Dykstra (1988) writes that LCSH in 1986 began to use new codes to show the cross reference structure. The codes, the adopted was the standard codes of a thesaurus (USE, UF, BT, NT, RT). By adopting those codes, the LCSH now became "thesaurus-like". However, by doing this the LC Cataloging Division violated nearly all international standards and guidelines for thesaurus construction.


Drabenstott & Vizine-Goetz (1994) is a carefully researched book about LCSH. Chapter 3 mentions the sparseness of subject terms in bibliographic records, and in Chapter 4 is described the low level of compatibility between subject headings in the bibliographic file and those in the authority file. In essence, the large numbers of subject headings assigned in bibliographic files that are not compatible with those in the authority file over the years has made the LCSH authority file less useful a tool in interface design to improve subject access, and the poor match between the two contributes greatly to the failure in users’ queries.


"I am not suggesting that we force Library of Congress Subject Headings (LCSH) onto the federal Web pages. The LCSH were a nineteenth century solution to nineteenth-century problems. It is time to fundamentally rethink our approach to the whole issue of controlled-vocabulary access systems and apply that new thinking to provide access to the Web.’’"  (Miller, 2003, p. 2816).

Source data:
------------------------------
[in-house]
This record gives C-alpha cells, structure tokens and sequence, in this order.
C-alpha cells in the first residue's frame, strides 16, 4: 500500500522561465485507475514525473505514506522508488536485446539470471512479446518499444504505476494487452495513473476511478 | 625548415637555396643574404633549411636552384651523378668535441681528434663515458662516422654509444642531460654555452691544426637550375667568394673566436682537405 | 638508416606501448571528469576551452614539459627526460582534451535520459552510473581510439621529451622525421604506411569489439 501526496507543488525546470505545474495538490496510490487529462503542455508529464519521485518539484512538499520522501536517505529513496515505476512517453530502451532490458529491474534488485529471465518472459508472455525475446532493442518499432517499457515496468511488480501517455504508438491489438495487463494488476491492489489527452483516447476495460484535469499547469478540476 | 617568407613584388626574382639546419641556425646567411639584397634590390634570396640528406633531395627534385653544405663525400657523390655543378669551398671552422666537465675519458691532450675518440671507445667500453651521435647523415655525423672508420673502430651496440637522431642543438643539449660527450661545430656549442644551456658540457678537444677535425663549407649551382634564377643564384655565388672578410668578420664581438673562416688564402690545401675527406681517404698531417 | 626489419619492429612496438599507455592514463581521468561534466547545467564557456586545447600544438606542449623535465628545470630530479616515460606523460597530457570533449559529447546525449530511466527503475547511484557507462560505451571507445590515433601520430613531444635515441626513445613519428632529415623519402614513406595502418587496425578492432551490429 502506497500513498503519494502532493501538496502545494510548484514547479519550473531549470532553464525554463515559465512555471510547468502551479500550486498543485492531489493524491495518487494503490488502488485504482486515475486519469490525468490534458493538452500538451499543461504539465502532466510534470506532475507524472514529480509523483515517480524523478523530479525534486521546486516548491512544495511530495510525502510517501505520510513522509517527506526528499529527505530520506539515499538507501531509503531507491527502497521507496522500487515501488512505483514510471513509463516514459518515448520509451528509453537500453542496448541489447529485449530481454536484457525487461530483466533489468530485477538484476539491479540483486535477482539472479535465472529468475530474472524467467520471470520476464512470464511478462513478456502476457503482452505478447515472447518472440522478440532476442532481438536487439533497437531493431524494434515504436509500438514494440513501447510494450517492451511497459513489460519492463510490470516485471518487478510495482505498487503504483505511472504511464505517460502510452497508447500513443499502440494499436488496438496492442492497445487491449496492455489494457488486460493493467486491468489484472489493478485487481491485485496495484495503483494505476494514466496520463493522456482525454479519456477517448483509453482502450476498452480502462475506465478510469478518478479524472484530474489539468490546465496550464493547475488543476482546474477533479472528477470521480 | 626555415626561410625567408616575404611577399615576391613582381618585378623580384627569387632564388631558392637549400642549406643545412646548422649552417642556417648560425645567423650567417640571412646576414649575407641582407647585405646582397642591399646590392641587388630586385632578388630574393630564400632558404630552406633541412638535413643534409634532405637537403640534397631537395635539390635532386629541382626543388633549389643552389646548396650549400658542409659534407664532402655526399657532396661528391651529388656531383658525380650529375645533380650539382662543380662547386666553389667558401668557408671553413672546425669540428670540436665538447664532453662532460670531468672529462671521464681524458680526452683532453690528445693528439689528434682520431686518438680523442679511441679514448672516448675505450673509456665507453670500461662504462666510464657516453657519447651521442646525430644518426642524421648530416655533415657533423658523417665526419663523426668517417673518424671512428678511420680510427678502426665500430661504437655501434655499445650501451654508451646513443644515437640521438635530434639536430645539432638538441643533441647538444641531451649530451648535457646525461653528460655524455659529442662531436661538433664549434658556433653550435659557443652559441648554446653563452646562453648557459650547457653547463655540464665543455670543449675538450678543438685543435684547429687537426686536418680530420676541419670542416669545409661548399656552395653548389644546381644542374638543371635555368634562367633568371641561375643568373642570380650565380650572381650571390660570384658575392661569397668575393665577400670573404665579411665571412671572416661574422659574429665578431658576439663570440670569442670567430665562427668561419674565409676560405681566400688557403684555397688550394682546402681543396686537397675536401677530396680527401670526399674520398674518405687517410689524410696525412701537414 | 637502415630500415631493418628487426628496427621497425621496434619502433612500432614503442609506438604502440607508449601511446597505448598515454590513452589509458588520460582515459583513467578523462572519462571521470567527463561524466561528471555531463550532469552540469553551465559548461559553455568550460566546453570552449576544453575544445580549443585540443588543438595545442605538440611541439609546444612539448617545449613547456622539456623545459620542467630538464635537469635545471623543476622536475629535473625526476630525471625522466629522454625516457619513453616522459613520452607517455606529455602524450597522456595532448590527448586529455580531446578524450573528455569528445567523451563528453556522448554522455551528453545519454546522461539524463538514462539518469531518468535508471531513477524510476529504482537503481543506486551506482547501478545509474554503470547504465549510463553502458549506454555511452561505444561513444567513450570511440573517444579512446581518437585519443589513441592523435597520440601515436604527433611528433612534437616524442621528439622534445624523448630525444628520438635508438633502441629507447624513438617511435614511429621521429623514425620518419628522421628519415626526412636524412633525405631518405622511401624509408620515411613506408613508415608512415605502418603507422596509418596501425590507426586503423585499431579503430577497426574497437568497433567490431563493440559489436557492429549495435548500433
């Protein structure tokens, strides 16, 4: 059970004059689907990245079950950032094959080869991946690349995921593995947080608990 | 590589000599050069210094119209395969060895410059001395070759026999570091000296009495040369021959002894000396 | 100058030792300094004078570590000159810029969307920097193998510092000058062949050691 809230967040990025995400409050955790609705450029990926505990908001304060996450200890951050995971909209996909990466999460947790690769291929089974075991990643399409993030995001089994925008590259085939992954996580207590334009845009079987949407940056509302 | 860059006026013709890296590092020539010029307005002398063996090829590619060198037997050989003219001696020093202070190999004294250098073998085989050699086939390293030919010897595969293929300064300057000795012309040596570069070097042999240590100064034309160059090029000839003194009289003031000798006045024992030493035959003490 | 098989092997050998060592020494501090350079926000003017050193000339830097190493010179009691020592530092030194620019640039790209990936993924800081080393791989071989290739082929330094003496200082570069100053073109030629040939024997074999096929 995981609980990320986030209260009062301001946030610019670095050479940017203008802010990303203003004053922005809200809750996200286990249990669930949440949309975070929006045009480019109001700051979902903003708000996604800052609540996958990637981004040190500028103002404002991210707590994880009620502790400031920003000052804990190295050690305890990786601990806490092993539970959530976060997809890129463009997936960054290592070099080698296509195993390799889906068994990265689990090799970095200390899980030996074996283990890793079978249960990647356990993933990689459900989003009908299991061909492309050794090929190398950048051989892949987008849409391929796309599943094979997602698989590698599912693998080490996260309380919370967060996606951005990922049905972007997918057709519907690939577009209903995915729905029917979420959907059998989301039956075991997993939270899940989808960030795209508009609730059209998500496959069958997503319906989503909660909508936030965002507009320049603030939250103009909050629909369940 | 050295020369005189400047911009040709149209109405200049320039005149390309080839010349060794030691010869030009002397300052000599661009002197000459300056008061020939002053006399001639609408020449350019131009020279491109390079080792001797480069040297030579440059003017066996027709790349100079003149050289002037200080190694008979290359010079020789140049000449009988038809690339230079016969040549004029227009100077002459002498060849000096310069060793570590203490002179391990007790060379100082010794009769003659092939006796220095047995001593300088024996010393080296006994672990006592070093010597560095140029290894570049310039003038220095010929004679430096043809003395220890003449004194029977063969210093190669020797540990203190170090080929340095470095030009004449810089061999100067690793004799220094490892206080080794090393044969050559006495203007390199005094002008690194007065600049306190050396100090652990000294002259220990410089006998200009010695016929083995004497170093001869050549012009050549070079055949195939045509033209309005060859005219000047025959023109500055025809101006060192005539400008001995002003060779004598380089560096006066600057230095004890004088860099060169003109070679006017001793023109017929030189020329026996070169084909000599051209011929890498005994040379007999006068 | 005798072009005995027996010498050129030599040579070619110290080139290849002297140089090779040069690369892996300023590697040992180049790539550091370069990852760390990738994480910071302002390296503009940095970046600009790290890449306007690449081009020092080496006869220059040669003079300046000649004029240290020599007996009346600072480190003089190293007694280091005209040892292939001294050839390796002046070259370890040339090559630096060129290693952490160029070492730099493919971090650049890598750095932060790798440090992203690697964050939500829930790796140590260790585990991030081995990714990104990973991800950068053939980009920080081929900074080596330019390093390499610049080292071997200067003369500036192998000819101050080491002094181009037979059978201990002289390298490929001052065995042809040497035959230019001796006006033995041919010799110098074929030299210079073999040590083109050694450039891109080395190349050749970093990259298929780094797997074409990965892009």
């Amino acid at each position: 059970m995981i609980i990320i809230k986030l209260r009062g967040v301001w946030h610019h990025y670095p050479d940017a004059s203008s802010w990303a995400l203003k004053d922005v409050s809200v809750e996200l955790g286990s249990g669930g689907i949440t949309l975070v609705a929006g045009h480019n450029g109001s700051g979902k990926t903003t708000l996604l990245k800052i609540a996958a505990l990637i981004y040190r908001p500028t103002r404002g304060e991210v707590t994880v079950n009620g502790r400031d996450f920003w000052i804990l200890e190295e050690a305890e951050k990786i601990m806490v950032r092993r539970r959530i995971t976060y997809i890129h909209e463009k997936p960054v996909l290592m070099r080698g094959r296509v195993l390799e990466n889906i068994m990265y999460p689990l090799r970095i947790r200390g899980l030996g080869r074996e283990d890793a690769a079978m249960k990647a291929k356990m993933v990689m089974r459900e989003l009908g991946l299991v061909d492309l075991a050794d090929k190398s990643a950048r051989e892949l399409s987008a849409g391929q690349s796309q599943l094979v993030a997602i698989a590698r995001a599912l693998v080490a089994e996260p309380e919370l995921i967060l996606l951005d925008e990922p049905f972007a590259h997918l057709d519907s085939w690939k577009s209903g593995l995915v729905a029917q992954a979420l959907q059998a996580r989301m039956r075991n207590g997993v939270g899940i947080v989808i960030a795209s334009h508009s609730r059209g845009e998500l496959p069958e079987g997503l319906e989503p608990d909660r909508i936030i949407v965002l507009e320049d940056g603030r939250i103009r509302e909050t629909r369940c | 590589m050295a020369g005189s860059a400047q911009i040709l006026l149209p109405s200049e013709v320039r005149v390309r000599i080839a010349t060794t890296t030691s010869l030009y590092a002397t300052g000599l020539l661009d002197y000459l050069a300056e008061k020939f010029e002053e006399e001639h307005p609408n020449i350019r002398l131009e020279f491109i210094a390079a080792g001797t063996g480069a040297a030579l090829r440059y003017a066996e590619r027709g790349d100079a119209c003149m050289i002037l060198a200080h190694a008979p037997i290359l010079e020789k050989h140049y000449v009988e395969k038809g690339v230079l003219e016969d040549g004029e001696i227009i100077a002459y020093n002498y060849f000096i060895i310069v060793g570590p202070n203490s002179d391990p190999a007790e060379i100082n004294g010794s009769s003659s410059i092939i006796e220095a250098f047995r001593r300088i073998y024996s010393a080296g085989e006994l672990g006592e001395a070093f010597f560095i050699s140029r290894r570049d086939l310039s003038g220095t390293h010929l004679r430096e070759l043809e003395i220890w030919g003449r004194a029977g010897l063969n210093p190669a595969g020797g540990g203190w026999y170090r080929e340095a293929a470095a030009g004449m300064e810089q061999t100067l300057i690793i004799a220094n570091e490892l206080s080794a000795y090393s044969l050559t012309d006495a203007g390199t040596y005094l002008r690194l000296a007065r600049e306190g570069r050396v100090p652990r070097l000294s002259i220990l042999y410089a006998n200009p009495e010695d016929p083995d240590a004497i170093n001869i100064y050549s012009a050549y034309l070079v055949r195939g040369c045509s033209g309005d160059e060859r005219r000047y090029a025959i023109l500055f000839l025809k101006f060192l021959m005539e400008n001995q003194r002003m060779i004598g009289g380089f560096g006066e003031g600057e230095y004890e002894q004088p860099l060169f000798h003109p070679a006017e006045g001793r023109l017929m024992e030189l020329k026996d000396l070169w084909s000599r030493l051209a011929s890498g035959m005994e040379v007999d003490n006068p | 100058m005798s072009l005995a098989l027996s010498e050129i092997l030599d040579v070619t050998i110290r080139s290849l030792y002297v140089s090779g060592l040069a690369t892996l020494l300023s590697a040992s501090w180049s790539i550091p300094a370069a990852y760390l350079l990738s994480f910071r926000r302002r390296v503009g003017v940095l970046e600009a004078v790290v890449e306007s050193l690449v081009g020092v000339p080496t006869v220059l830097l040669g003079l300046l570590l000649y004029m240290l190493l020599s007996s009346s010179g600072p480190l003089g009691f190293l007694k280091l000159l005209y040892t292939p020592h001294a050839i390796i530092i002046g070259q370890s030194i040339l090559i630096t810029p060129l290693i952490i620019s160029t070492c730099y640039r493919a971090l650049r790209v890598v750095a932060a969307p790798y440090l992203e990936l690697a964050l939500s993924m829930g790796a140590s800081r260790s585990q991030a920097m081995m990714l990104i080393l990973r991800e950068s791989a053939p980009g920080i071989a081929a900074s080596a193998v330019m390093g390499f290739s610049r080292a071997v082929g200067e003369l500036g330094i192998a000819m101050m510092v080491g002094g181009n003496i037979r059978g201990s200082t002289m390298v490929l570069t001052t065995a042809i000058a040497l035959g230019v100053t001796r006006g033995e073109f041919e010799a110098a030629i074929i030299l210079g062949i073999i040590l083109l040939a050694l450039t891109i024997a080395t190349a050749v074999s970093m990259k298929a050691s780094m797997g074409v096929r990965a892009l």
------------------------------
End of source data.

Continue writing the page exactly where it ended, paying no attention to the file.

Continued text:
Larson (1991) found that the use of subject searching tend to decline because of problems associated with LCSHs.





Berman, Sanford (1971). Prejudices and antipathies: a tract on the LC subject heads concerning people. Metuchen, NJ: Scarecrow.

Chan, L. M. (2005). Library of congress subject headings: Principles and application. Fourth Edition. Westport, Conn. : Libraries Unlimited.  (Library and Information Science Text Series)


Chaplan, M. A. (1995). Mapping Laborline-thesaurus terms to Library of Congress Subject Headings: Implications for vocabulary switching. Library Quarterly, 65(1), 39-61.